The Female of the Species
Release date: September 20th 2016
Alex Craft knows how to kill someone. And she doesn’t feel bad about it. When her older sister, Anna, was murdered three years ago and the killer walked free, Alex uncaged the language she knows best. The language of violence.
While her crime goes unpunished, Alex knows she can’t be trusted among other people, even in her small hometown. She relegates herself to the shadows, a girl who goes unseen in plain sight, unremarkable in the high school hallways.
But Jack Fisher sees her. He’s the guy all other guys want to be: the star athlete gunning for valedictorian with the prom queen on his arm. Guilt over the role he played the night Anna’s body was discovered hasn’t let him forget Alex over the years, and now her green eyes amid a constellation of freckles have his attention. He doesn’t want to only see Alex Craft; he wants to know her.
So does Peekay, the preacher’s kid, a girl whose identity is entangled with her dad’s job, though that does not stop her from knowing the taste of beer or missing the touch of her ex-boyfriend. When Peekay and Alex start working together at the animal shelter, a friendship forms and Alex’s protective nature extends to more than just the dogs and cats they care for.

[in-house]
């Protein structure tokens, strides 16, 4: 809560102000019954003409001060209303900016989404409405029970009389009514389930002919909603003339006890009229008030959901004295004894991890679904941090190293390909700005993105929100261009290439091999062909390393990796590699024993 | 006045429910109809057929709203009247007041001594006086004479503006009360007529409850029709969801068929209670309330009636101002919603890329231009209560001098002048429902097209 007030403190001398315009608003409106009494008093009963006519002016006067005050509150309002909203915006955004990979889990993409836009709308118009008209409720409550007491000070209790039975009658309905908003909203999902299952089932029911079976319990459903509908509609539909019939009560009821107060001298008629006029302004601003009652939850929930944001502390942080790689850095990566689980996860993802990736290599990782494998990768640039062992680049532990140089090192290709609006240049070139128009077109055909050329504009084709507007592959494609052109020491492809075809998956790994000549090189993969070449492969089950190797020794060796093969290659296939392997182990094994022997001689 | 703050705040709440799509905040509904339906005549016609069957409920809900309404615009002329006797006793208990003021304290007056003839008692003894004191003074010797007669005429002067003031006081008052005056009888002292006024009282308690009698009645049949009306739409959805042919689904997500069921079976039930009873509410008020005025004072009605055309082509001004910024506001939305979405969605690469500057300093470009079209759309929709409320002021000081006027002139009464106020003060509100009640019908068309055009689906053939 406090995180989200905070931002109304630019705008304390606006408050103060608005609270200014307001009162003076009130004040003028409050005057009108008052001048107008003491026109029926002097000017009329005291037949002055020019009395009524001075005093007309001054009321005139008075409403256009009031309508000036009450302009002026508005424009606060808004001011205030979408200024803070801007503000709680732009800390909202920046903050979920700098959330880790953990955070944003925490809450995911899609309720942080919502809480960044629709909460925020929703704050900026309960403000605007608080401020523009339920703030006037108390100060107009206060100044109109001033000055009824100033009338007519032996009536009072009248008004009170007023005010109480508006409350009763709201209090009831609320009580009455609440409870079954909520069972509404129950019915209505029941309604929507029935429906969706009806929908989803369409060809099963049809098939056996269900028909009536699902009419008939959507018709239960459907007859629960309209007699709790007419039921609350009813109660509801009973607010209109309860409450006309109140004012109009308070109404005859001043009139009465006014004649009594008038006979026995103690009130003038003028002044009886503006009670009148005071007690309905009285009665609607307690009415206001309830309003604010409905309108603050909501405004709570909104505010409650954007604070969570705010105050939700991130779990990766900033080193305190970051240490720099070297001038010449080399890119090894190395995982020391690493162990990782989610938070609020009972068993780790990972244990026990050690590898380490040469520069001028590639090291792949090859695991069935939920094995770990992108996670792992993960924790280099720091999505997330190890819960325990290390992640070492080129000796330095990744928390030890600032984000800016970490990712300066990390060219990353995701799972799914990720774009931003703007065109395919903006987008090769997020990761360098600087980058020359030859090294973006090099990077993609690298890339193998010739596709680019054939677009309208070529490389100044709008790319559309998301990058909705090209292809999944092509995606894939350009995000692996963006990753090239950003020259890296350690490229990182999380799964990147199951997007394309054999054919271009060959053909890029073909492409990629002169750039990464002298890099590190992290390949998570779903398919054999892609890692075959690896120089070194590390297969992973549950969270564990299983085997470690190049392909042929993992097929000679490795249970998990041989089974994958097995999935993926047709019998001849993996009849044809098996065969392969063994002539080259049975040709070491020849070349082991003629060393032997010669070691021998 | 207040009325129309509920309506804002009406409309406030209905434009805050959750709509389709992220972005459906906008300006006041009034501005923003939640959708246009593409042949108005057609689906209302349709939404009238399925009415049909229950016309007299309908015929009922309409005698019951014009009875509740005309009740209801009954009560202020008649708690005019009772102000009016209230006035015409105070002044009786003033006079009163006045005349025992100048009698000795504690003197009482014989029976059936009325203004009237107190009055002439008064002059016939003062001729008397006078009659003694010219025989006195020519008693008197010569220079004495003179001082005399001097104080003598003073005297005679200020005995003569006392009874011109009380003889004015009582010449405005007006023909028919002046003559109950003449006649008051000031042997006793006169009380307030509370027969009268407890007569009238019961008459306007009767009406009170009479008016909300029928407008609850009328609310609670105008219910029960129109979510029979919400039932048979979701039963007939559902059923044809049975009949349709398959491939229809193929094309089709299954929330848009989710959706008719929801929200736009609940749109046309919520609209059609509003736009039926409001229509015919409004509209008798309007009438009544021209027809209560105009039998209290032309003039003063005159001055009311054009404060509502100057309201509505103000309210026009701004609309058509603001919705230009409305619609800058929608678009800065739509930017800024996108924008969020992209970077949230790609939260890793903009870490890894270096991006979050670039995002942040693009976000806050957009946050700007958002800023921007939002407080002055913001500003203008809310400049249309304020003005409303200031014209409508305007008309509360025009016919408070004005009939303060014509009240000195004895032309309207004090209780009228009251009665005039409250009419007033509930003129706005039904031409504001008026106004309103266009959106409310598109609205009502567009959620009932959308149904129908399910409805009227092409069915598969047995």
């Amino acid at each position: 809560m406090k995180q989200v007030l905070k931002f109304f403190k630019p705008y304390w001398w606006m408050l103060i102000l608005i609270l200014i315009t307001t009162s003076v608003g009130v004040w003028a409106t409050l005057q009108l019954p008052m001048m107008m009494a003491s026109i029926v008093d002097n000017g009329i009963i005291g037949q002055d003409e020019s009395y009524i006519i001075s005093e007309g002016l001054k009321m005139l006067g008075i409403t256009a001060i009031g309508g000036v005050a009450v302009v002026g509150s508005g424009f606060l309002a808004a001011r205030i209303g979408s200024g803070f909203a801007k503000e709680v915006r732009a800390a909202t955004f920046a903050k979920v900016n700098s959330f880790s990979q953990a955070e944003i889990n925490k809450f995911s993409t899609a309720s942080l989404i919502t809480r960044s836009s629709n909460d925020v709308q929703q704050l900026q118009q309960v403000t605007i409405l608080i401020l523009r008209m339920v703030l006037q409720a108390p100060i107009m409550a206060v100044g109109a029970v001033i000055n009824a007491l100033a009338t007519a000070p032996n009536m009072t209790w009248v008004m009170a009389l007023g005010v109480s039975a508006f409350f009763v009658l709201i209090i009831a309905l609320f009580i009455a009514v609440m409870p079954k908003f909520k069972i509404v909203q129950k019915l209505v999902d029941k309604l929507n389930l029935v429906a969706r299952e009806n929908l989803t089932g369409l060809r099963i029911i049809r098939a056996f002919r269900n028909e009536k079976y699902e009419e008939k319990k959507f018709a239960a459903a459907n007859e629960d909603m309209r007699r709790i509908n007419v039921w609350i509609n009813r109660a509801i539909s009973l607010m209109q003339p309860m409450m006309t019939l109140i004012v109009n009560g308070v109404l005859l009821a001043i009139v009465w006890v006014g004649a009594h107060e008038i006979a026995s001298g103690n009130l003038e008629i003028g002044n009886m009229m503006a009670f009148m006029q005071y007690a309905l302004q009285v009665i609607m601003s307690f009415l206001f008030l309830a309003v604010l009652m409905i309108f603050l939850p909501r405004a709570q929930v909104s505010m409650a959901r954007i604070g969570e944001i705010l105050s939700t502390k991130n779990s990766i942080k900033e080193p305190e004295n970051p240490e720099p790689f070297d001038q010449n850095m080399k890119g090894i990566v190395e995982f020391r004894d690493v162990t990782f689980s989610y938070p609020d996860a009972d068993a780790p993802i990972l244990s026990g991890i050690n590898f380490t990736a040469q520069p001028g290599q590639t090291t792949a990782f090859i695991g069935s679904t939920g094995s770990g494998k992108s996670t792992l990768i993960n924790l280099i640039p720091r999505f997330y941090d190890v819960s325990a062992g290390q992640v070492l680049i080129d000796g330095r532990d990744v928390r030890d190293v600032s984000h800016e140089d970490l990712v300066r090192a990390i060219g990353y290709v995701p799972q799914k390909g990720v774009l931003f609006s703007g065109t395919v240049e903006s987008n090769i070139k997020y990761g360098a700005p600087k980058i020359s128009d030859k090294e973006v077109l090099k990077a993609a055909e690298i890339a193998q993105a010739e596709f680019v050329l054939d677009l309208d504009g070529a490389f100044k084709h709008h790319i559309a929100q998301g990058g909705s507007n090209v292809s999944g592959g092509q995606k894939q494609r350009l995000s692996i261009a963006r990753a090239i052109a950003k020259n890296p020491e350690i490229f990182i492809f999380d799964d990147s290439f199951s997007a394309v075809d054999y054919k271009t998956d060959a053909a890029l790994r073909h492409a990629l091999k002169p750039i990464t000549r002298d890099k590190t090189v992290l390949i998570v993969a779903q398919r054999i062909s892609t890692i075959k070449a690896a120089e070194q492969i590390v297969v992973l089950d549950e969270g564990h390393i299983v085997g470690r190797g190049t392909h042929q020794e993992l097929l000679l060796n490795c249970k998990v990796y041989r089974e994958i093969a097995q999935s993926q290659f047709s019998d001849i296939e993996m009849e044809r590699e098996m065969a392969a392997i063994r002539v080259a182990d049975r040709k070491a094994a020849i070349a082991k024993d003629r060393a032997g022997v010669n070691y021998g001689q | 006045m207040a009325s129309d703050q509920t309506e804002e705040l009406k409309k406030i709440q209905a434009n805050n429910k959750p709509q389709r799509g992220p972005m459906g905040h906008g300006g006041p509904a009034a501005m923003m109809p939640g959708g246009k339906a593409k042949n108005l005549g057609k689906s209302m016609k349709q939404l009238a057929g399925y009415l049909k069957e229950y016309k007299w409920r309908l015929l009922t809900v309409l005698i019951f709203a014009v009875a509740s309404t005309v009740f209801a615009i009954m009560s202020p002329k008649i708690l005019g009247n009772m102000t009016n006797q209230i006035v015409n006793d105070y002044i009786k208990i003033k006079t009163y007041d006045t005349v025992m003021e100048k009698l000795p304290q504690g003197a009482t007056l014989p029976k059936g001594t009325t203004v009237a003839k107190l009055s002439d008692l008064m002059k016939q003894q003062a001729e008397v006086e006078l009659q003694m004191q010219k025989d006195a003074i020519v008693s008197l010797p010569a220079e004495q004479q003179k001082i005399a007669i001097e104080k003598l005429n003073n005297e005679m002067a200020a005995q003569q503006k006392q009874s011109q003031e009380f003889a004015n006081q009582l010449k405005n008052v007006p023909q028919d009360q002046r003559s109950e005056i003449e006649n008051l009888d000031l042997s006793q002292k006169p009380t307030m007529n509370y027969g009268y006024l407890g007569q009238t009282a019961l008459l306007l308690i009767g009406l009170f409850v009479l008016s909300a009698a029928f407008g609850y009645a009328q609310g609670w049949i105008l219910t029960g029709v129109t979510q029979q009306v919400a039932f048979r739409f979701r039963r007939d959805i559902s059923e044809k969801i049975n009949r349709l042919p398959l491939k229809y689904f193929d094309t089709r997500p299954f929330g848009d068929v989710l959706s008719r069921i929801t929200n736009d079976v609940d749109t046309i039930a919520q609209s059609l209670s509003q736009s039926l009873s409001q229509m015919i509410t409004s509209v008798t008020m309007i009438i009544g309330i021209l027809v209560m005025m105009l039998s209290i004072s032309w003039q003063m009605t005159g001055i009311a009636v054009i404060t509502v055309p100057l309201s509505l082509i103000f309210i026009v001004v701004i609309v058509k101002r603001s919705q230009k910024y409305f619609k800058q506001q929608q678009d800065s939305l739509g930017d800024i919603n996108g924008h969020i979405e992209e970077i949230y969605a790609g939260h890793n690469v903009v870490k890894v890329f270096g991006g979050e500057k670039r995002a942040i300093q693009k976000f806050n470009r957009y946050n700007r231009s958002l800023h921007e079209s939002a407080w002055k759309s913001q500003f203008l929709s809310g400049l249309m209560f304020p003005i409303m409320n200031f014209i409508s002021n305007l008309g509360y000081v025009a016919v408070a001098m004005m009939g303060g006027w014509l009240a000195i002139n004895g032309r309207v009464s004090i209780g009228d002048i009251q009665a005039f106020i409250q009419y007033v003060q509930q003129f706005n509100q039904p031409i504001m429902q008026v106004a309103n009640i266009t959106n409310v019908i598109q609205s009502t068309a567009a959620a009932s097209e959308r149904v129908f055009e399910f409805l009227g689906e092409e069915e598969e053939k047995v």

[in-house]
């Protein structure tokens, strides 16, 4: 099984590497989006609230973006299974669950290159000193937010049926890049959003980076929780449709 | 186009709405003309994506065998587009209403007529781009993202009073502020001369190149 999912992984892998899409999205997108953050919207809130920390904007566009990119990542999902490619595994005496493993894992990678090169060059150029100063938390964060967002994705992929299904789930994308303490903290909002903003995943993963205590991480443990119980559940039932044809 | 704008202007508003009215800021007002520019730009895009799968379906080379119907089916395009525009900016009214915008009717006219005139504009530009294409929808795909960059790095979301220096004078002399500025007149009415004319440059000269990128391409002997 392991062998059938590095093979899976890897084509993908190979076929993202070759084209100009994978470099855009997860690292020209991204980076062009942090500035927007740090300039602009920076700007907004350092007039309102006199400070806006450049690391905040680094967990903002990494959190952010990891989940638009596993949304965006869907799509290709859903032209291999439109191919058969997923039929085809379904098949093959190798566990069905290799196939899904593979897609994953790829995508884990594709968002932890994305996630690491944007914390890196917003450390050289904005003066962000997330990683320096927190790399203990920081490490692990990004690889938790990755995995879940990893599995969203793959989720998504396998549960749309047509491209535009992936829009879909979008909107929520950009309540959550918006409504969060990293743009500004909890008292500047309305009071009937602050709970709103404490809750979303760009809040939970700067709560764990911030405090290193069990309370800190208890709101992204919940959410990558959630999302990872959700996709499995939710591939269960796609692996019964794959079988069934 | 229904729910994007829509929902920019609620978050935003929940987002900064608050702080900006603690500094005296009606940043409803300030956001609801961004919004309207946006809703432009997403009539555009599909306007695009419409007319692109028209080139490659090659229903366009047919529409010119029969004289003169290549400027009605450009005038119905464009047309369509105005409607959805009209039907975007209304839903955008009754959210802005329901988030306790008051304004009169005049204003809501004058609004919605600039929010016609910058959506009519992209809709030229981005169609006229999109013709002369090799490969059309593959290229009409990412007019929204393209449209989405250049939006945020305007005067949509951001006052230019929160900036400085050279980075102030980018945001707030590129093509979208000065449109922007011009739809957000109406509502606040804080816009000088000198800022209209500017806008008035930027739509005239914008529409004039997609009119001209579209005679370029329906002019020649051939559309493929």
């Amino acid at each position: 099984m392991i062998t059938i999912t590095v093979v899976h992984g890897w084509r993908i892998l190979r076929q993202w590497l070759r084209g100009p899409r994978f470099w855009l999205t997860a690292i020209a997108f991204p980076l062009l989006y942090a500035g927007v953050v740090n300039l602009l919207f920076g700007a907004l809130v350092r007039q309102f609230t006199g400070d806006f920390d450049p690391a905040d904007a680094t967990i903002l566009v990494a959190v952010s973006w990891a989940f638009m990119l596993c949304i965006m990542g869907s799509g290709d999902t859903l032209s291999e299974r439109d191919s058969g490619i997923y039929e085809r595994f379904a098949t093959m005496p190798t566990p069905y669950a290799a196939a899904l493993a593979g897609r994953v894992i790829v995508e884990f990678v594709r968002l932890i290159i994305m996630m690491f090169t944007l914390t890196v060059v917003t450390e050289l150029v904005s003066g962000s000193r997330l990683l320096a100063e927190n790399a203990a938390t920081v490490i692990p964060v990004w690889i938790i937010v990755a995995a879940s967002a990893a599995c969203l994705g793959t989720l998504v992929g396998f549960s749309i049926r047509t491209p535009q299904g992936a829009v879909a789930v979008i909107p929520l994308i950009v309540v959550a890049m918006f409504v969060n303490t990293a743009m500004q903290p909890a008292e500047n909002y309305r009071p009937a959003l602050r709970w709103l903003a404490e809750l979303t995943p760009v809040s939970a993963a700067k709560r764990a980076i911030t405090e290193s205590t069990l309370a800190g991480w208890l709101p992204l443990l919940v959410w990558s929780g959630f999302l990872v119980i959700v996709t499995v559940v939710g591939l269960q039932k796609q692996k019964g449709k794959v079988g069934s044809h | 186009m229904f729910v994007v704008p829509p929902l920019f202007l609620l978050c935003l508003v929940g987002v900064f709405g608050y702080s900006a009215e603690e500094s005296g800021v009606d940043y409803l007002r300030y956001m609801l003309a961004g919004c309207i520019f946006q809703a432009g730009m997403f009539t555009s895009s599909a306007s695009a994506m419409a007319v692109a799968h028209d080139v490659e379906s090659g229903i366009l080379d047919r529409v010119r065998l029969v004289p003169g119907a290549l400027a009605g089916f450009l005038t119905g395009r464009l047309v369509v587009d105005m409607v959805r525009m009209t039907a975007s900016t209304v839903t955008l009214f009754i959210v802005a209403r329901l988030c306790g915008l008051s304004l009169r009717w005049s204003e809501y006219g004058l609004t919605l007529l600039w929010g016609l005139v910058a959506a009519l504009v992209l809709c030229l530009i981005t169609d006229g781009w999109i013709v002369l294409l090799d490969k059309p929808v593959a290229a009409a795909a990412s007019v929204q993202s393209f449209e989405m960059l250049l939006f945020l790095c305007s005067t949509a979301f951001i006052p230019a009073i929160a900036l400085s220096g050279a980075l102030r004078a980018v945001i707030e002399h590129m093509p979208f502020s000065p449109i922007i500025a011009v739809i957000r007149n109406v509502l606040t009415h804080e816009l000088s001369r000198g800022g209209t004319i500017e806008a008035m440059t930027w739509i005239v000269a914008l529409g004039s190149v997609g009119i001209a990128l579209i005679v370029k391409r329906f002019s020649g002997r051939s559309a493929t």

Circumstances bring Alex, Jack, and Peekay together as their senior year unfolds. While partying one night, Alex’s darker nature breaks out, setting the teens on a collision course that will change their lives forever.
I’ve really enjoyed the other Mindy McGinnis books that I’ve read so far. They’re addicting to read, have some surprising twists, and have a darkness to them that’s so different from the darkness in her previous books. I dove right into this one and wasn’t disappointed.
The book was told in three POVs, Alex, Jack, and Peekay. Jack was the king of the school type character who was slowly becoming aware of how big of a douche he’d been and was starting to take an interest in outsider Alex. Peekay, or Claire, was the preacher’s kid who was expected to be a good girl but could always be found at a girl. Alex was a loner who took her own revenge against her sister’s murderer. Together these three found each other and became a group of friends each of them needed.
Alex was the central character of the three of them. She was very different from other characters I’ve read before. She struggled with herself, her anger, her impulses, and she had a very grey view of morality. In a Criminal Minds episode, she would be the unsub that the viewer might find themselves hoping the team doesn’t catch. It was great to see her begin a friendship with Peekay and a relationship with Jack.
The book made a lot of points about topics like slut-shaming, victim blaming, girls vs boys, humanity. It could get a little violent, there was a lot of cursing and sexual activity but it was always used in a way to make a point. Maybe not immediately but when the plot eventually got there, it was like ‘oh that makes sense/didn’t think of it that way’ type of feeling. Definitely one of my favourite Mindy McGinnis books so far.
*I received a copy of this book from the publisher in exchange for an honest review.